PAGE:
- City of Demons: Violence, Ritual, and Christian Power in Late Antiquity by Dayna S. Kalleres
Dayna Kalleres, Mar Marcos, ancient magic, violence in antiquity, ancient Christianity, Christian violence, Ancient Christian Ritual, Christian magic, ancient Christian magic, demons, demons in ancient Christianity
City of Demons attempts "a cultural history of urban demonologies" in the post-Constantinian city (6) to show that the demonization of religious opponents performed by ecclesiastical leaders, in both the discursive and ritual spheres, was a powerful strategy for urban Christianization in Late Antiquity. The author bases her argument on the assumption that urban rituals of engagement with demons were different from those performed outside the city, e.g. in the Egyptian and Syrian deserts. Hence, through diabolizing others' forms of ritual and rhetoric, bishops gained authority and control in and over the Late Antique city. While Late Antique scholarship, largely influenced by Peter Brown, has concentrated on the fight against demons by ascetics in a non-urban environment, beyond the control of ecclesiastical institutions, the phenomenon of spiritual warfare against the demonic in the city has been neglected in historiography due to scholars' inclination to imagine the Late Antique city as a "disenchanted and secularized" space (11). Amid the huge amount of scholarship on demonology in Late Antiquity, this book aims to fill a neglected area in the study of the late ancient, "enchanted, animistic" city (12).
Despite what might be inferred from the title, City of Demons is not a comprehensive study of the phenomenon of demonization of religious opponents by urban church hierarchies in the vast period of Late Antiquity. It is in fact limited to the analysis of three nearly contemporary case studies: John Chrysostom and Antioch, Cyril and Jerusalem, and Ambrose and Milan—although few parallels are drawn between them. In each case, three aspects are studied: the animistic and enchanted facets of the city itself; the ecclesiastical leaders' strategies of diabolization and their strategy of exorcistic encounters, focusing on the ritual of baptism; and the analysis of a particular case of crisis which Nicene communities perceived as a menace.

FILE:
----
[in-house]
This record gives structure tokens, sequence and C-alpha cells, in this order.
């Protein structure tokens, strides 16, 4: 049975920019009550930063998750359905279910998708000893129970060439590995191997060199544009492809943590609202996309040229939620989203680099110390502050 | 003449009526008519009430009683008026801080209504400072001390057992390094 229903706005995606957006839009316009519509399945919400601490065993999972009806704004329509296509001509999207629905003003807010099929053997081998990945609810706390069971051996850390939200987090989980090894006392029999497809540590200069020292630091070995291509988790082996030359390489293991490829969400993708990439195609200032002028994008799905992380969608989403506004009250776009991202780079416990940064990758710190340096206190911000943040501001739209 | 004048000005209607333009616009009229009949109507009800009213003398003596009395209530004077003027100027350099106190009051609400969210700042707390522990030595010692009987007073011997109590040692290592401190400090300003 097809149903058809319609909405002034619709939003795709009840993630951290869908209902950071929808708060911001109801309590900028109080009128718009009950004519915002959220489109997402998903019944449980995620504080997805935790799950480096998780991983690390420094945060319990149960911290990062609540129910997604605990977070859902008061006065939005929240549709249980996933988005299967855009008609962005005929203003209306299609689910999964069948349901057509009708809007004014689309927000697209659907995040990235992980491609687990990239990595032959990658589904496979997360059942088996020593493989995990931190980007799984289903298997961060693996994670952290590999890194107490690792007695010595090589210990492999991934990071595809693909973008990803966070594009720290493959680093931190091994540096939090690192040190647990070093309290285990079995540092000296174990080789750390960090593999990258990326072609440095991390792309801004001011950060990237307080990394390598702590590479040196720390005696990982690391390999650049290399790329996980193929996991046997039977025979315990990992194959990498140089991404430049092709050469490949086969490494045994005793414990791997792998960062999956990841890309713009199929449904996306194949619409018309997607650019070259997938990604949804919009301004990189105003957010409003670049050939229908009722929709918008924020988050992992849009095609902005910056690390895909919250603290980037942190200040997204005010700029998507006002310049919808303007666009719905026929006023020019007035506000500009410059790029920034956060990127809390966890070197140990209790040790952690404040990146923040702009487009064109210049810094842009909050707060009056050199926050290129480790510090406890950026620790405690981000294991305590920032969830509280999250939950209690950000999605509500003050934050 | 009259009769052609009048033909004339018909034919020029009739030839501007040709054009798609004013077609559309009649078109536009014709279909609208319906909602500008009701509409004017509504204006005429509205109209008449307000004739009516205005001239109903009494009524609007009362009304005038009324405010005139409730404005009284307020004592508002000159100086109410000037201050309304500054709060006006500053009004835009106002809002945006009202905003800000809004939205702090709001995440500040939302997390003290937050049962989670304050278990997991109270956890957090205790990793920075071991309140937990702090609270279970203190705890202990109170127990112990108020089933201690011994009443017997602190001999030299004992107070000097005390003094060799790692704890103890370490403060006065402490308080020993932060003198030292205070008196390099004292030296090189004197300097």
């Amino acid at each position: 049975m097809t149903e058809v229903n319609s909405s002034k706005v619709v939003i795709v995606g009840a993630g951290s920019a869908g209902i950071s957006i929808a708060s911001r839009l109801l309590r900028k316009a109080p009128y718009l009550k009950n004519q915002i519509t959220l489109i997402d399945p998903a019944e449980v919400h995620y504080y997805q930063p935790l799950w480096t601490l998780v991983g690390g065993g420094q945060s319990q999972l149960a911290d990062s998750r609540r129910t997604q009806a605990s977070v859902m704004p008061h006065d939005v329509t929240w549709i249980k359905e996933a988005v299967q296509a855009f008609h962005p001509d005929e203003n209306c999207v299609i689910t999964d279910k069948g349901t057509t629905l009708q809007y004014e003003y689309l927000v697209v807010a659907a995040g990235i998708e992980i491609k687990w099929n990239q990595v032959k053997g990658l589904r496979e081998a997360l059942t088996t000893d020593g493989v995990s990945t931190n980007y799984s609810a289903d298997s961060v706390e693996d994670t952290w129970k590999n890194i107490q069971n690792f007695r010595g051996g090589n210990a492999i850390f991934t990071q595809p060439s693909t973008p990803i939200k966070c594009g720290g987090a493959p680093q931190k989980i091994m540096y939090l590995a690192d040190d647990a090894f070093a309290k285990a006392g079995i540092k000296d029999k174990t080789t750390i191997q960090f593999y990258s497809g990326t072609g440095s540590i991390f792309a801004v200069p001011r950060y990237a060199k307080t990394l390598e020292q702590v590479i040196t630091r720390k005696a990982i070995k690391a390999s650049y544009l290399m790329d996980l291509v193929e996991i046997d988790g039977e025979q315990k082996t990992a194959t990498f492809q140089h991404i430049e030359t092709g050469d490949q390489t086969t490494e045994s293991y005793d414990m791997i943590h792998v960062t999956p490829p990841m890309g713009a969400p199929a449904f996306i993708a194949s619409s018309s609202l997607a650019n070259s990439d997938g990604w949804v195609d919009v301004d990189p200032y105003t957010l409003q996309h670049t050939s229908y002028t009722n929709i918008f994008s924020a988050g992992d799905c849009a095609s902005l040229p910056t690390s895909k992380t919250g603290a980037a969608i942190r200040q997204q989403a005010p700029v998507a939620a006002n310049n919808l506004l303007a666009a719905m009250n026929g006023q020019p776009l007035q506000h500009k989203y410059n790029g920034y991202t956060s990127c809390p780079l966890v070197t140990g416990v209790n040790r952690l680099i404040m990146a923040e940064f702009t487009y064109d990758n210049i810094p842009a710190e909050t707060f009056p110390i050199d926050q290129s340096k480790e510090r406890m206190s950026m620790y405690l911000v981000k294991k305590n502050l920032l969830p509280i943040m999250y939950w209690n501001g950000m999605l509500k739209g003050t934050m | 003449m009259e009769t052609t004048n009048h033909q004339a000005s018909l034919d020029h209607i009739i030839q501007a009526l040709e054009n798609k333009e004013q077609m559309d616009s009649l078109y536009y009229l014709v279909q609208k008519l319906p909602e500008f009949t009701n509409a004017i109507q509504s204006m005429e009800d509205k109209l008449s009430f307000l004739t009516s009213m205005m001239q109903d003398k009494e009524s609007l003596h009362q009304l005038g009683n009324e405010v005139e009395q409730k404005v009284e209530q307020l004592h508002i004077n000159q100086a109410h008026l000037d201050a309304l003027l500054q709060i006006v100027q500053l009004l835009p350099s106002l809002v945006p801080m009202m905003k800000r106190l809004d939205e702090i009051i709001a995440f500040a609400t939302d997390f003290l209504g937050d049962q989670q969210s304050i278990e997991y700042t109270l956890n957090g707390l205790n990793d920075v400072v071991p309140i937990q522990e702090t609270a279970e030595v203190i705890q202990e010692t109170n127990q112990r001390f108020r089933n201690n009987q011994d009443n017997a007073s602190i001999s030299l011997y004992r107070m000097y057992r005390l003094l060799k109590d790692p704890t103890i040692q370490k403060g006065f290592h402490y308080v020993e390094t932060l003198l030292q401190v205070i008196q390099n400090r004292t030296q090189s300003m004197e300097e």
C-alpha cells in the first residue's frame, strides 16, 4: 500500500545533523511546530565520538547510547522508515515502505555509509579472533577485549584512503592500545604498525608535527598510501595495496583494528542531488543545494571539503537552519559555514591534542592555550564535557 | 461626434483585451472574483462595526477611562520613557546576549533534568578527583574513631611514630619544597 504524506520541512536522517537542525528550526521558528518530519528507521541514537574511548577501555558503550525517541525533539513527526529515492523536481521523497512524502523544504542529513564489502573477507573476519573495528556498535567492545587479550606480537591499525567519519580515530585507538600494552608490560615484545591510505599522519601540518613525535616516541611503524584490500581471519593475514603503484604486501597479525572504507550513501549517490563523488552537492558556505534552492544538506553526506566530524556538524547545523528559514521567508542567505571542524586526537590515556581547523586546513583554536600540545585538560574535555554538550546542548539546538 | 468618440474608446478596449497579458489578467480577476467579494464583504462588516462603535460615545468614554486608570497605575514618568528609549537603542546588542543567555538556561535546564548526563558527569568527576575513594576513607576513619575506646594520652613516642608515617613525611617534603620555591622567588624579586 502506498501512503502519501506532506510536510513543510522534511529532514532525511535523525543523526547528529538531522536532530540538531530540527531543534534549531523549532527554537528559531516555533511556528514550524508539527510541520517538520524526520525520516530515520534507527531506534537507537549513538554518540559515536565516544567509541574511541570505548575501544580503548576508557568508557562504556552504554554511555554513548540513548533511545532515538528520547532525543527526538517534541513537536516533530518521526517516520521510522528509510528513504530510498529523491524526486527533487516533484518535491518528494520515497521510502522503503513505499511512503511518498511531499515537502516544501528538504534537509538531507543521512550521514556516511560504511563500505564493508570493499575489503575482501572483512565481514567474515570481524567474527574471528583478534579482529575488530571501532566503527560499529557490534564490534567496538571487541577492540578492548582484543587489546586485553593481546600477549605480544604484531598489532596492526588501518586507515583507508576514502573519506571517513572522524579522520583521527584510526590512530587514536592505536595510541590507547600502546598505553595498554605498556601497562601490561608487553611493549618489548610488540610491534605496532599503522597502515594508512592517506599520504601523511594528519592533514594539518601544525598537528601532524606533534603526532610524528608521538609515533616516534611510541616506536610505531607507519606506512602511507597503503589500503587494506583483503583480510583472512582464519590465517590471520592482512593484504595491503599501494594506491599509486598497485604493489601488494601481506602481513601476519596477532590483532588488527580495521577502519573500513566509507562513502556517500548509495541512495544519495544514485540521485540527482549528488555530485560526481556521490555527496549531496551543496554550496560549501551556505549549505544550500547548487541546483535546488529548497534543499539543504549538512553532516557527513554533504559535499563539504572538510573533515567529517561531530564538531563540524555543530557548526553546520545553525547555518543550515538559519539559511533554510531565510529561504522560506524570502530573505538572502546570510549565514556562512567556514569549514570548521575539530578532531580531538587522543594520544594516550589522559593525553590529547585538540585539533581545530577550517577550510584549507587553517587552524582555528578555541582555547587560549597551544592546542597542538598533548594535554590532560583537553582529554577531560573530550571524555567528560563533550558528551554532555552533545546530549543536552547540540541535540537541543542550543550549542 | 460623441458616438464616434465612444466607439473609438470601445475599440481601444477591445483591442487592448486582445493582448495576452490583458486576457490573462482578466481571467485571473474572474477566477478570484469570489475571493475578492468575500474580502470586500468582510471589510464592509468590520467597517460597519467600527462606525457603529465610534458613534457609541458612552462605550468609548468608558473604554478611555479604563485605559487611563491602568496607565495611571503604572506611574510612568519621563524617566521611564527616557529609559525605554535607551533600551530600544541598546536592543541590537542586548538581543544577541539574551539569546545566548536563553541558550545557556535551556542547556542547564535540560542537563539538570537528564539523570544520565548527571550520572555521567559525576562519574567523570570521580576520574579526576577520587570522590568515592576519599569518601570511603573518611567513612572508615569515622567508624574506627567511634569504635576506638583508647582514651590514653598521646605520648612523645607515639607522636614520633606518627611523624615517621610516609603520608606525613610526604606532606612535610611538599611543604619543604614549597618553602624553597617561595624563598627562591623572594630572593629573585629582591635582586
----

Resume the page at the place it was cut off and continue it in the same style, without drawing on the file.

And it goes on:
Part one, the longest in the book, focuses on the case of Antioch and John Chrysostom, its bishop in the 380s. Chapter 1 (25–50) reconstructs the religious atmosphere in a city of spiritual ambiguity, "pulsating with spiritual [End Page 130] powers and invisible forces" (31). Through the writings of Libanius and Chrysostom, the "enchanted" atmosphere of Antioch's traditional festivals is recreated, despite the scant quantity of information about this, which leads the author to contribute imaginatively to many of the ritual scenes she describes. Chapter 2 (51–86) analyzes the way in which John Chrysostom uses demons to fight the inclination of congregants to participate in non-Christian ceremonies and festivals, peopled with demonic threats that only those seeking protection inside the churches can avoid. In his homilies, Chrysostom diabolizes non-Christian rituals carried out in Antioch, and teaches the baptized how to fight them. The rite of baptism, preceded by several weeks of training and exorcisms, transforms catechumens into "stronger Christians" (the soldiers of Christ), and enables them to go out into the city to undertake spiritual warfare against the "weaker Christians" (the unbaptized), easily attacked and possessed by demons. Chapter 3 (87–112) considers a particular case of crisis, the Judaizers who participate in the Jewish High Holidays and attend the synagogue. Stronger Christians are encouraged (in the Adversus Judaeos homilies) to seek out Judaizers, isolate them, and engage in public, performative exorcistic encounters, using words (the ritual exorcist formulae) as weapons.
Part Two deals with Cyril, appointed bishop of Jerusalem in 350/51, and his efforts to reshape the spiritual landscape of the Holy City. Chapter 4 (115–148) describes the monumental transformation of Jerusalem into Aelia Capitolina, and vice-versa. Starting in the sixth century BC, the chapter takes us on a tour of Jerusalem to the mid-fourth century AD and the modes of perceiving and sensing the city by the Jerusalemites of the time. It explores how...